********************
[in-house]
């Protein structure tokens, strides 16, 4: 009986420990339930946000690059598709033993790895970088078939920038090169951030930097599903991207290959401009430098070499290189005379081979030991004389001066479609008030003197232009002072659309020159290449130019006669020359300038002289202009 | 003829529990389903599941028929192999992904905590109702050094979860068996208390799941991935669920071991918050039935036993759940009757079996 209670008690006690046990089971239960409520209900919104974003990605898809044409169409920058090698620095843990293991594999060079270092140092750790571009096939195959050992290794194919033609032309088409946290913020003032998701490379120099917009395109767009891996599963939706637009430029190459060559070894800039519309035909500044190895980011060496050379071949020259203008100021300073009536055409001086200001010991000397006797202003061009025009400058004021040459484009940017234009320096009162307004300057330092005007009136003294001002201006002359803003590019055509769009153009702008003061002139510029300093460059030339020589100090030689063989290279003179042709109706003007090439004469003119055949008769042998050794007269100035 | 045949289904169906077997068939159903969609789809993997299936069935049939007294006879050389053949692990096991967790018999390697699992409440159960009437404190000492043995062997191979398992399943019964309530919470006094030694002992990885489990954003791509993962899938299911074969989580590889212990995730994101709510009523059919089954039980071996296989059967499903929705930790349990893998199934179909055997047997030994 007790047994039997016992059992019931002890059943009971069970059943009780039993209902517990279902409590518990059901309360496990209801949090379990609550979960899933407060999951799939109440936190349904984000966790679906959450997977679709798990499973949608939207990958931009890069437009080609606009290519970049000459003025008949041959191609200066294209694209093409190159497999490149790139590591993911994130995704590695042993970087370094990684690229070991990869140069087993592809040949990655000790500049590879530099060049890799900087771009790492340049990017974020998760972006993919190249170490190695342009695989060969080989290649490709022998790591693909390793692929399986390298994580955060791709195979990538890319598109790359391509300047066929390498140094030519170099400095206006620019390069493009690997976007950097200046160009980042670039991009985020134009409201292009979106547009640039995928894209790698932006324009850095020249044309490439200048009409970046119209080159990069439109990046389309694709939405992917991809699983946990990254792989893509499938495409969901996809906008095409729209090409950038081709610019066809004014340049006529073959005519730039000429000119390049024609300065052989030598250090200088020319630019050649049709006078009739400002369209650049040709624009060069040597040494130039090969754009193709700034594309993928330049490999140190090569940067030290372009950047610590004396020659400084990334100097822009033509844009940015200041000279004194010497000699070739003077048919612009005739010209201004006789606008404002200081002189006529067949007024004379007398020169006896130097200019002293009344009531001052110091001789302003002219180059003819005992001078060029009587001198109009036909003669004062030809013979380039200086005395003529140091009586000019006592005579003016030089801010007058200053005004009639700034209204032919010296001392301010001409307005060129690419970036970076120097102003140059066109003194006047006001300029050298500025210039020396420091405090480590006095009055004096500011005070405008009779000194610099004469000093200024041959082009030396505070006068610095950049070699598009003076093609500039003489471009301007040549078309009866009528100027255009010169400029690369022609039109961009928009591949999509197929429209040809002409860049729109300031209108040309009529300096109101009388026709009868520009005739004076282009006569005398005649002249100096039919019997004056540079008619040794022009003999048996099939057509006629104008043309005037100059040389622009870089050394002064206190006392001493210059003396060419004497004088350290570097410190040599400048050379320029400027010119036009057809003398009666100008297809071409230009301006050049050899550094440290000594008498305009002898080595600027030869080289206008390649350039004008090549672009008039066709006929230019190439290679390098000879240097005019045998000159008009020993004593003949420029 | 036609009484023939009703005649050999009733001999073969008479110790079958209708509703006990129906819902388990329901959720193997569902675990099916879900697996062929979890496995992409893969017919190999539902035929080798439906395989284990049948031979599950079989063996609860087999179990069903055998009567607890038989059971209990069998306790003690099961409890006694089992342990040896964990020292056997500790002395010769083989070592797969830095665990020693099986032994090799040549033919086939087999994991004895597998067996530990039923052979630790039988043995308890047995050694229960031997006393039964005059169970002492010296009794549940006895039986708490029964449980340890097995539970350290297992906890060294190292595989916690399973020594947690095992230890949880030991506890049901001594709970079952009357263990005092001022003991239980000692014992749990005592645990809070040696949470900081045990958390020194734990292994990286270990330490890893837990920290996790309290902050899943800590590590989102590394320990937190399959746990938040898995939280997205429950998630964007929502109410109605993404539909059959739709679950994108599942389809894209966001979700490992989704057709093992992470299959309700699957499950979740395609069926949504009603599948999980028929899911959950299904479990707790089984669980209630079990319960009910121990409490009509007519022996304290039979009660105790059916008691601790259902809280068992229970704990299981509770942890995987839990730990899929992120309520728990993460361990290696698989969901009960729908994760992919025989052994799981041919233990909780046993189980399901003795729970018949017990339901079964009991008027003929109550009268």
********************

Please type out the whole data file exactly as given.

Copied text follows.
[in-house]
């Protein structure tokens, strides 16, 4: 009986420990339930946000690059598709033993790895970088078939920038090169951030930097599903991207290959401009430098070499290189005379081979030991004389001066479609008030003197232009002072659309020159290449130019006669020359300038002289202009 | 003829529990389903599941028929192999992904905590109702050094979860068996208390799941991935669920071991918050039935036993759940009757079996 209670008690006690046990089971239960409520209900919104974003990605898809044409169409920058090698620095843990293991594999060079270092140092750790571009096939195959050992290794194919033609032309088409946290913020003032998701490379120099917009395109767009891996599963939706637009430029190459060559070894800039519309035909500044190895980011060496050379071949020259203008100021300073009536055409001086200001010991000397006797202003061009025009400058004021040459484009940017234009320096009162307004300057330092005007009136003294001002201006002359803003590019055509769009153009702008003061002139510029300093460059030339020589100090030689063989290279003179042709109706003007090439004469003119055949008769042998050794007269100035 | 045949289904169906077997068939159903969609789809993997299936069935049939007294006879050389053949692990096991967790018999390697699992409440159960009437404190000492043995062997191979398992399943019964309530919470006094030694002992990885489990954003791509993962899938299911074969989580590889212990995730994101709510009523059919089954039980071996296989059967499903929705930790349990893998199934179909055997047997030994 007790047994039997016992059992019931002890059943009971069970059943009780039993209902517990279902409590518990059901309360496990209801949090379990609550979960899933407060999951799939109440936190349904984000966790679906959450997977679709798990499973949608939207990958931009890069437009080609606009290519970049000459003025008949041959191609200066294209694209093409190159497999490149790139590591993911994130995704590695042993970087370094990684690229070991990869140069087993592809040949990655000790500049590879530099060049890799900087771009790492340049990017974020998760972006993919190249170490190695342009695989060969080989290649490709022998790591693909390793692929399986390298994580955060791709195979990538890319598109790359391509300047066929390498140094030519170099400095206006620019390069493009690997976007950097200046160009980042670039991009985020134009409201292009979106547009640039995928894209790698932006324009850095020249044309490439200048009409970046119209080159990069439109990046389309694709939405992917991809699983946990990254792989893509499938495409969901996809906008095409729209090409950038081709610019066809004014340049006529073959005519730039000429000119390049024609300065052989030598250090200088020319630019050649049709006078009739400002369209650049040709624009060069040597040494130039090969754009193709700034594309993928330049490999140190090569940067030290372009950047610590004396020659400084990334100097822009033509844009940015200041000279004194010497000699070739003077048919612009005739010209201004006789606008404002200081002189006529067949007024004379007398020169006896130097200019002293009344009531001052110091001789302003002219180059003819005992001078060029009587001198109009036909003669004062030809013979380039200086005395003529140091009586000019006592005579003016030089801010007058200053005004009639700034209204032919010296001392301010001409307005060129690419970036970076120097102003140059066109003194006047006001300029050298500025210039020396420091405090480590006095009055004096500011005070405008009779000194610099004469000093200024041959082009030396505070006068610095950049070699598009003076093609500039003489471009301007040549078309009866009528100027255009010169400029690369022609039109961009928009591949999509197929429209040809002409860049729109300031209108040309009529300096109101009388026709009868520009005739004076282009006569005398005649002249100096039919019997004056540079008619040794022009003999048996099939057509006629104008043309005037100059040389622009870089050394002064206190006392001493210059003396060419004497004088350290570097410190040599400048050379320029400027010119036009057809003398009666100008297809071409230009301006050049050899550094440290000594008498305009002898080595600027030869080289206008390649350039004008090549672009008039066709006929230019190439290679390098000879240097005019045998000159008009020993004593003949420029 | 036609009484023939009703005649050999009733001999073969008479110790079958209708509703006990129906819902388990329901959720193997569902675990099916879900697996062929979890496995992409893969017919190999539902035929080798439906395989284990049948031979599950079989063996609860087999179990069903055998009567607890038989059971209990069998306790003690099961409890006694089992342990040896964990020292056997500790002395010769083989070592797969830095665990020693099986032994090799040549033919086939087999994991004895597998067996530990039923052979630790039988043995308890047995050694229960031997006393039964005059169970002492010296009794549940006895039986708490029964449980340890097995539970350290297992906890060294190292595989916690399973020594947690095992230890949880030991506890049901001594709970079952009357263990005092001022003991239980000692014992749990005592645990809070040696949470900081045990958390020194734990292994990286270990330490890893837990920290996790309290902050899943800590590590989102590394320990937190399959746990938040898995939280997205429950998630964007929502109410109605993404539909059959739709679950994108599942389809894209966001979700490992989704057709093992992470299959309700699957499950979740395609069926949504009603599948999980028929899911959950299904479990707790089984669980209630079990319960009910121990409490009509007519022996304290039979009660105790059916008691601790259902809280068992229970704990299981509770942890995987839990730990899929992120309520728990993460361990290696698989969901009960729908994760992919025989052994799981041919233990909780046993189980399901003795729970018949017990339901079964009991008027003929109550009268």